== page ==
Dunham’s absurdity best read as satire

Quiz: Which Girls character said each line in Sunday’s episode, “Free Snacks?”

1. “So? It’s chic.”

2. “He’s so stupid I’m worried our children like wouldn’t get into preschool.”

3. “No offense, I’m like a writer-writer.”

4. “Muffins from the place you run, what an extravagant gesture.”*

My relationship with Girls is, like, pretty complicated because I started watching it Freshmen year with my super cute friend Hadley. So of course I totally loved it. But since then, in college, I have learned that there are some things that are not okay. I mean, come on, feminism? We are capable, attractive, educated ladies, and if this show is not representing us right, we have the duty to speak our minds. Know what I am saying?

Even breaking from my Girls character, “Free Snacks” was a pleasant surprise. Having skipped a few episodes made it far more entertaining. Marni and Ray’s new coupling seemed inevitable. As a pair, they watch shitty reality tv, eat vegan muffins, and get into a fight about Africa. Marni exclaims, entirely seriously, “one of my biggest regrets is that I didn’t spend a semester abroad doing community service in Africa.” When Ray argues that Western aid is a primary reason Africa cannot progress, Marni derides him: “That’s pretty racist, Ray.” It was during this conversation the show suddenly made sense. This is satire. The characters have their heads so far up their asses, they are essentially cartoons.

Another absurd character this episode is Shoshanna. Wandering around Brooklyn, searching for Ray, face half covered by Audrey Hepburn glasses and sporting a fancy blue coat, she embodies the ultimate wounded ex. After receiving only a head-nod from Ray, she rushes to Jessa for help, a joke if there ever was one, because Jessa exclusively gives cruel or irrelevant advice. Jessa appears only this one instance in the episode. She bullies a woman into buying a black christening dress that is too small for her child. A cartoon, right? Shoshanna decides, “like, step 1, I need to be in a solid, mature committed relationship with someone who understands my goals and values.” Although Jessa could care less, Shosh articulates this need in the proud, privileged tone we have grown to expect. Just as in middle school, however, simply saying something i.e: “I’m going to get my braces off and then Tom will ask me out” does not mean it will happen.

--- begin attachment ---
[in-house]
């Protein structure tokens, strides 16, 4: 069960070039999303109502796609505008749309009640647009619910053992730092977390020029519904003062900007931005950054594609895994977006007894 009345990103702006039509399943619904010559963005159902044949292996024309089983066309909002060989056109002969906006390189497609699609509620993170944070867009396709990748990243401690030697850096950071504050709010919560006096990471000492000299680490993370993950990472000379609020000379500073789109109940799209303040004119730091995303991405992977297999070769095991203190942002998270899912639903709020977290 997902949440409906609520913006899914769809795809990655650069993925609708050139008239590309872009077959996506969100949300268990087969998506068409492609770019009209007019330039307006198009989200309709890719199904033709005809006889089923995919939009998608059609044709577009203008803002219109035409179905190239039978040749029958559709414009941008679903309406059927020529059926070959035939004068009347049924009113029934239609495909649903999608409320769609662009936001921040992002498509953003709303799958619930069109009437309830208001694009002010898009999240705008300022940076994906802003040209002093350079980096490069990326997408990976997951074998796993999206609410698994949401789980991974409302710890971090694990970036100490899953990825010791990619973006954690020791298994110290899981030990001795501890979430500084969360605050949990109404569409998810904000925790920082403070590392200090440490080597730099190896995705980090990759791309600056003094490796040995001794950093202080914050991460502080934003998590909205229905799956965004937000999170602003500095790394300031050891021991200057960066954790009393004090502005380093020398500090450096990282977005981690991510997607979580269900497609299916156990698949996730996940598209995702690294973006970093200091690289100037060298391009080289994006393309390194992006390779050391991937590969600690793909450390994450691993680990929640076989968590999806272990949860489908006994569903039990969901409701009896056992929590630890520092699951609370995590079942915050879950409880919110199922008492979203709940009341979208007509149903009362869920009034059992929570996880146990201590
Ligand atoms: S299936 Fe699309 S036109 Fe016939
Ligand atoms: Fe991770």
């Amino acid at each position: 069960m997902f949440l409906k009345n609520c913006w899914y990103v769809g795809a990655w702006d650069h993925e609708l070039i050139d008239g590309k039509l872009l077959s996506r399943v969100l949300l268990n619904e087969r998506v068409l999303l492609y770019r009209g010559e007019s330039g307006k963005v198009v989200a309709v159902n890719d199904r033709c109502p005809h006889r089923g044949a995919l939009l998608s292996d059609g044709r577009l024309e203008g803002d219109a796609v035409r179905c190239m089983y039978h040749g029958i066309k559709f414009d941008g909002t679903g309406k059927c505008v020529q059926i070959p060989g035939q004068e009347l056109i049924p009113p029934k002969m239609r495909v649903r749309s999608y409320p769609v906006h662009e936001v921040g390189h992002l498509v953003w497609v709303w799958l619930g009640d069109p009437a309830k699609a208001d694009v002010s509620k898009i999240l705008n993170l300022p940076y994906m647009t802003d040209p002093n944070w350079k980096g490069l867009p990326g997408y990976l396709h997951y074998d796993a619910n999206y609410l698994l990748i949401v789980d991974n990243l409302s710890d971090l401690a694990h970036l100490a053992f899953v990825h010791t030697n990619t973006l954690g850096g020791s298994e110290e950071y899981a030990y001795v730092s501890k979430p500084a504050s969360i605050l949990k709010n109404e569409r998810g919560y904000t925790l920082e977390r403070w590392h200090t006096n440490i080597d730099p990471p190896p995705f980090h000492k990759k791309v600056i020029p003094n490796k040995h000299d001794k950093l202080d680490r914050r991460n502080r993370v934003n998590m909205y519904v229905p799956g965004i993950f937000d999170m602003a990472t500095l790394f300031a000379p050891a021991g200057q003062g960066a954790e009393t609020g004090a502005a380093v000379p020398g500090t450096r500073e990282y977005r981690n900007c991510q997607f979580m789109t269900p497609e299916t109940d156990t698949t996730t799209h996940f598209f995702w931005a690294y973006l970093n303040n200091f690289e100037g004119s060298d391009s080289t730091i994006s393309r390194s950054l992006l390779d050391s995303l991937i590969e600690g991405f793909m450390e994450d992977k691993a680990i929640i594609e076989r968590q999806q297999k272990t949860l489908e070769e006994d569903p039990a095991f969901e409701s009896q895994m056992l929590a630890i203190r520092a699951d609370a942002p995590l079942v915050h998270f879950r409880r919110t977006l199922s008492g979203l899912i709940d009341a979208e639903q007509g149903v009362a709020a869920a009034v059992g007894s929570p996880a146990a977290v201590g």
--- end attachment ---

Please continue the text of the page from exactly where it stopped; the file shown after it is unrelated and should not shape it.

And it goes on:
Despite a lackluster selection, Shoshanna decides to enter a committed relationship with Parker even though he is “so stupid.” She lays out the ground rules of their relationship as he bends her over a couch and enters her from behind. “We need to have at least four couple hangouts a week.” It is so ridiculous as to be mildly funny. But only mildly. Hannah’s story, finally, dominates. As a senior currently trolling for jobs, her conflicted feelings towards her new job at GQ in the “advertorial department” strings. While clowning about her new job, “overdoing” it on the free snacks, and alienating her co-workers, she whines that she wants to “get in and get out” because she’s a real writer. At one point, she is so distressed that she sticks her head under the sink and dowses her hair. She quits the job, and seconds later, asks to be rehired. “I’m ordering copper pipes right now, I really don’t have time for this. Want to just send me an email saying whether you still work here or not?” responds her hilariously low key, hyper-chic boss.

The episode, as others, produces disparate agendas. One moment, Hannah’s arms are so filled with bagels, candy, and chips that the snacks tumble all over the boardroom table – a clearly slapstick, satirical moment. No one is that ludicrously childish that they would set such a poor first impression on their coworkers. The next moment, however, Hannah is weeping in her cubicle because she is afraid of giving up on her dreams of being a writer. This moment is, for better or worse, dramatic. The audience is meant to care about Hannah, or identify with her, or at least feel pity for her situation. It feels counterintuitive because she was just enacting a cartoon character.

When and where do we draw the line? Should we follow the sentimental aspects of Girls or accept the rampant female stereotypes as entertainment? The characters endlessly perform and articulate who they are, what kind of life they want to live and are living, and their emotional state. Often, however, these repetitions seem different from the actual places in which each girl is. With the exception of Hannah, all of the Girls seem abundantly lonely. When the women are together, however, they perform these strange versions of a “best self” dependent on the situation, exhibitions that tend towards the farcical. It seems, then, that when in groups, the Girls are characters, and when they are alone, they are worthy of our identification. Everyone can relate to missing an ex (Shoshanna), being in a rut (Marni), and struggling at a job (Hannah). No one can relate to Jessa, but maybe that is the point.

Girls requires some digging through the bullshit. These people are so unrecognizable that it is satire. Following this realization, accept the show for what it is: a long and illustrious joke at our expense. Not that funny, maybe, but uncomfortable enough that we laugh.


*Answers?: Jessa, Shoshanna, Hannah, Marni

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